The laboratory diagnosis of polycythemia depends on the demonstration of an elevation in hematocrit or in the hemoglobin content of the peripheral blood. Since these determinations are really expressions of concentrations, observed elevations may be induced by either an increase in the red cell mass or a decrease in the plasma in which the cells are suspended. Although states of hemoconcentration are frequently encountered in acute dehydration from any cause, the presence of a chronic, relatively asymptomatic state of hemoconcentration was not appreciated until the clinical use of blood volume determinations. Recent literature has applied the term "relative polycythemia" to discussions of patients suspected of polycythemia but found to have a normal red cell mass and a smaller than normal plasma volume. The term "pseudopolycythemia" probably is more descriptive of the current view of such patients.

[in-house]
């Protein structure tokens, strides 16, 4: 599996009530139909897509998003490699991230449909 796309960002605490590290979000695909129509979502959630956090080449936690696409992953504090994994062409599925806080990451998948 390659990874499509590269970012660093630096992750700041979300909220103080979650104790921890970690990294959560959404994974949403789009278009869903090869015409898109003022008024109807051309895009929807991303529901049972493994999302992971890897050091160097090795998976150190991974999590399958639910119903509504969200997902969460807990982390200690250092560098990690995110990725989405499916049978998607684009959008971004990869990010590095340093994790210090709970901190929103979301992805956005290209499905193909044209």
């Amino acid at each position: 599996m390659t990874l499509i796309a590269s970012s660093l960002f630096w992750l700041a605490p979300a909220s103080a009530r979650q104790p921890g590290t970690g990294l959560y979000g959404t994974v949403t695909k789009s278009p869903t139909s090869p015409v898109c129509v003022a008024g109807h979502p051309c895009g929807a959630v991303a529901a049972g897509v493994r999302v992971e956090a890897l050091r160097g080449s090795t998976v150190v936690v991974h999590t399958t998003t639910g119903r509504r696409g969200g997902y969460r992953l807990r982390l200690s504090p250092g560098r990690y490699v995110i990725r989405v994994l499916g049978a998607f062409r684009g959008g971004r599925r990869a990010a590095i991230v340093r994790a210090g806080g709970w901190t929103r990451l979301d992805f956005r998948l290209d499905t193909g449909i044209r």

Examples of this type of patient were recognized by Keith, Rowntree, et al.,1,2